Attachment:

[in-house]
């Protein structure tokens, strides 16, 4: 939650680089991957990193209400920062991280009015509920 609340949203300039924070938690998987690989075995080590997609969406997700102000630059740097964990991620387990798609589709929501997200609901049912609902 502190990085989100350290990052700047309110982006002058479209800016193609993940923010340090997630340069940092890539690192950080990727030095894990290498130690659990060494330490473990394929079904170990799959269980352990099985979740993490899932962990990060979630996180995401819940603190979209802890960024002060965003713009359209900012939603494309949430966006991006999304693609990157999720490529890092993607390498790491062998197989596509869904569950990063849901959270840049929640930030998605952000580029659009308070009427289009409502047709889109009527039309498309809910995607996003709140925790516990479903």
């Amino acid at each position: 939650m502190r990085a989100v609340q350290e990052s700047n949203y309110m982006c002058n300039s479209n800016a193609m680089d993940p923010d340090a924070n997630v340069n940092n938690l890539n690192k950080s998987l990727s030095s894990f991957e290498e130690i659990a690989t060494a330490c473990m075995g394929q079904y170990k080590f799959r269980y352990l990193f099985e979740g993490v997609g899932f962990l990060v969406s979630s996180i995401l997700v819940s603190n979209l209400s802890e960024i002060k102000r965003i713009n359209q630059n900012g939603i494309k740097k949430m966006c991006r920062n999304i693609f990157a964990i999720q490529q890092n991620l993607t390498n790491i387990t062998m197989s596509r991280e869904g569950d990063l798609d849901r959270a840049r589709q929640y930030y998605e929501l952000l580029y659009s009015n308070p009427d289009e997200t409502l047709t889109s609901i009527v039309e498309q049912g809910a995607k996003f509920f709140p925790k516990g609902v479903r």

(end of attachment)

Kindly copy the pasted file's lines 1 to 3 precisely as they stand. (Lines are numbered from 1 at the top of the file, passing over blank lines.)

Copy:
[in-house]
């Protein structure tokens, strides 16, 4: 939650680089991957990193209400920062991280009015509920 609340949203300039924070938690998987690989075995080590997609969406997700102000630059740097964990991620387990798609589709929501997200609901049912609902 502190990085989100350290990052700047309110982006002058479209800016193609993940923010340090997630340069940092890539690192950080990727030095894990290498130690659990060494330490473990394929079904170990799959269980352990099985979740993490899932962990990060979630996180995401819940603190979209802890960024002060965003713009359209900012939603494309949430966006991006999304693609990157999720490529890092993607390498790491062998197989596509869904569950990063849901959270840049929640930030998605952000580029659009308070009427289009409502047709889109009527039309498309809910995607996003709140925790516990479903």
């Amino acid at each position: 939650m502190r990085a989100v609340q350290e990052s700047n949203y309110m982006c002058n300039s479209n800016a193609m680089d993940p923010d340090a924070n997630v340069n940092n938690l890539n690192k950080s998987l990727s030095s894990f991957e290498e130690i659990a690989t060494a330490c473990m075995g394929q079904y170990k080590f799959r269980y352990l990193f099985e979740g993490v997609g899932f962990l990060v969406s979630s996180i995401l997700v819940s603190n979209l209400s802890e960024i002060k102000r965003i713009n359209q630059n900012g939603i494309k740097k949430m966006c991006r920062n999304i693609f990157a964990i999720q490529q890092n991620l993607t390498n790491i387990t062998m197989s596509r991280e869904g569950d990063l798609d849901r959270a840049r589709q929640y930030y998605e929501l952000l580029y659009s009015n308070p009427d289009e997200t409502l047709t889109s609901i009527v039309e498309q049912g809910a995607k996003f509920f709140p925790k516990g609902v479903r």